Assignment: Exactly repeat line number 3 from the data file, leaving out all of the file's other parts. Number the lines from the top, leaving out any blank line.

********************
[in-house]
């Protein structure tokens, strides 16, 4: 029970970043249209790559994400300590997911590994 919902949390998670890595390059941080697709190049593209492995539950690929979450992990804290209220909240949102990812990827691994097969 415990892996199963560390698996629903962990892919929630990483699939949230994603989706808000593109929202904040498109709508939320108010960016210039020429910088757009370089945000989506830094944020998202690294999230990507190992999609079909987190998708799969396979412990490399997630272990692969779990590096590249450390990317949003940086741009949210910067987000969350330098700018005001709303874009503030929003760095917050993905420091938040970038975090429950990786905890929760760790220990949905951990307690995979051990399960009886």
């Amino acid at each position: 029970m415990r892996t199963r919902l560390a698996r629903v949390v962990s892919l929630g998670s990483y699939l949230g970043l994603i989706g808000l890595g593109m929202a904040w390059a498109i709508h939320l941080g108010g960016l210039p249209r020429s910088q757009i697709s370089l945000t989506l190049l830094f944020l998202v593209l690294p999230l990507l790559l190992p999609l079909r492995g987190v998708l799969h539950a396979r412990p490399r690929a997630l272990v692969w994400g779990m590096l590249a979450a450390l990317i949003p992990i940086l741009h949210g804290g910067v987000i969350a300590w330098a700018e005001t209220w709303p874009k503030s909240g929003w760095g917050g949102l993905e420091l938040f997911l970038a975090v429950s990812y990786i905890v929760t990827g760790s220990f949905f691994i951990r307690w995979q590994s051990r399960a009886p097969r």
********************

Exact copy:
């Amino acid at each position: 029970m415990r892996t199963r919902l560390a698996r629903v949390v962990s892919l929630g998670s990483y699939l949230g970043l994603i989706g808000l890595g593109m929202a904040w390059a498109i709508h939320l941080g108010g960016l210039p249209r020429s910088q757009i697709s370089l945000t989506l190049l830094f944020l998202v593209l690294p999230l990507l790559l190992p999609l079909r492995g987190v998708l799969h539950a396979r412990p490399r690929a997630l272990v692969w994400g779990m590096l590249a979450a450390l990317i949003p992990i940086l741009h949210g804290g910067v987000i969350a300590w330098a700018e005001t209220w709303p874009k503030s909240g929003w760095g917050g949102l993905e420091l938040f997911l970038a975090v429950s990812y990786i905890v929760t990827g760790s220990f949905f691994i951990r307690w995979q590994s051990r399960a009886p097969r």